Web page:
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Whakawhiti Ora Pai Community Health Services

Finalist

posted by Alastair McLean on 4 April 2012

In 2006, Northland’s Whakawhiti Ora Pai was highly commended for a nutrition programme supporting kaumātua and kuia to transfer skills and knowledge to younger generations.

Hei Oranga te Iwi o Whakawhiti Ora Pai was delivered into far north communities around Te Kao – on marae, in schools and online.

It used fresh produce as the basis for learning food preparation, preserves, recipes, traditional knowledge and values and encouraging whānau responsibility.

Whakawhiti Ora Pai general manager Errol Murray said getting whānau enthusiastic about gardening had not been successful in the past.

This, he said, was attributed to the fact that traditional Māori gardens covered huge areas. For many whānau, the thought of a garden seemed too big. A new approach was needed.

‘Our health promotion team talked to our kuia who reminded us that when they were young, they gathered food seasonally with their whānau and then preserved it,’ he said.

‘As the kuia told their stories they had the idea of gathering the stories into a book.’

This culminated in Preserving Kai, which was produced by the kuia.

‘The seemingly simple project involved hours of work and mobilised the whole community.  It went beyond preserving food and telling stories.  It was about community development and action,’ Errol said.

‘Sharing knowledge gave us a much greater appreciation of resources and resourcefulness.’

Errol said that the legacy of Hei Oranga te Iwi o Whakawhiti Ora Pai remains alive and well today. 

‘In any health promotion exercise, our kaimahi are always talking about the importance of good nutrition,’ he said.

‘It is threaded throughout all our communication at all age levels, whether we’re working in our kōhanga reo or with our kaumātua and kuia.’ 

Sharing knowledge was also a key aspect in the next Whānau Ora Award for Whakawhiti Ora Pai. 

In 2008 they were awarded for Kura Manaaki, a holiday programme designed to strengthen the sharing of tikanga and teaching of protocol and values to tamariki and taitamariki.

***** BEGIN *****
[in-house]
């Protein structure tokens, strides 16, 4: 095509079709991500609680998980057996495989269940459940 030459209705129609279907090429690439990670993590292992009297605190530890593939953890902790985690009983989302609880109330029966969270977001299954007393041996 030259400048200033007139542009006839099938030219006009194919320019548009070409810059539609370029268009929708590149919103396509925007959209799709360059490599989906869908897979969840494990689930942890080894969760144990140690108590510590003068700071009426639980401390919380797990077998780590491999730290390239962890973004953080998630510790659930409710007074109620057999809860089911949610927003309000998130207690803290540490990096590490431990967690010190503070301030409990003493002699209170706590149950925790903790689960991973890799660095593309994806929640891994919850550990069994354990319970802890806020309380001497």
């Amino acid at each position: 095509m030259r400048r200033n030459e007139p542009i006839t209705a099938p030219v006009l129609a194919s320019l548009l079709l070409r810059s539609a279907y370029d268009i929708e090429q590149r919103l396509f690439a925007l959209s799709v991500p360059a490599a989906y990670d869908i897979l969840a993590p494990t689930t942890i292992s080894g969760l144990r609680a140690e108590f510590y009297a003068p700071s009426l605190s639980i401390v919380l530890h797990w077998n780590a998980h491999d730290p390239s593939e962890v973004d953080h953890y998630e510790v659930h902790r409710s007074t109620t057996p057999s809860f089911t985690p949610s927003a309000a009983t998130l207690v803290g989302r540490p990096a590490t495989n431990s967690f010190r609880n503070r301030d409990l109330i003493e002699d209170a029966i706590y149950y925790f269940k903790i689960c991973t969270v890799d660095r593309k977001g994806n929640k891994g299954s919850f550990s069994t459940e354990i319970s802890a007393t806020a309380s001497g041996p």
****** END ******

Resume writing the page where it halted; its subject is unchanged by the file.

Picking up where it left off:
Kura Manaaki was initially delivered on a number of Far North marae and now, more recently, at a camping ground on Ninety Mile Beach.

Kura Manaaki topics include rongoā (tradition Māori balms and remedies), mahi a rehia (weaponry), raranga (weaving), waka ama, marae kawa and tikanga, and kai oranga (healthy kai).  

‘We run up to four Kura Manaaki holiday programmes each year,’ said Errol.

‘We usually try to work with no more than a dozen kids, and we’re never short of helpers.  Some parents give us a day of their time or produce from their garden to help make the programme affordable for them.  We have some very talented mothers who bring their recipes and cooking skills. We also have a big elderly population who are more than willing to offer advice, guidance and tools.’

The programme highlights the health promotion team’s commitment to employing education and empowerment to prevent illness and showing how connectedness can restore, develop and maintain quality relationships within whānau, hapū and iwi.

‘We usually target our tamariki – our children – because they’re the most at risk … but in doing that we have to look at the whānau, and then at our kaumātua and kuia. 

They’re all linked, they’re all dependent on one another,’ he said. 

‘It’s a real bonus for us that we all live in the hearts of our communities, so we’re all involved with our schools and with our marae.’

By emphasising the key concepts of physical, emotional and spiritual health along with the importance of whānau in daily practice, Whakawhiti Ora Pai aims to improve total wellbeing and enhance cultural identity, through a range of clinical and health promotion services. For more information, go to: http://www.wop.co.nz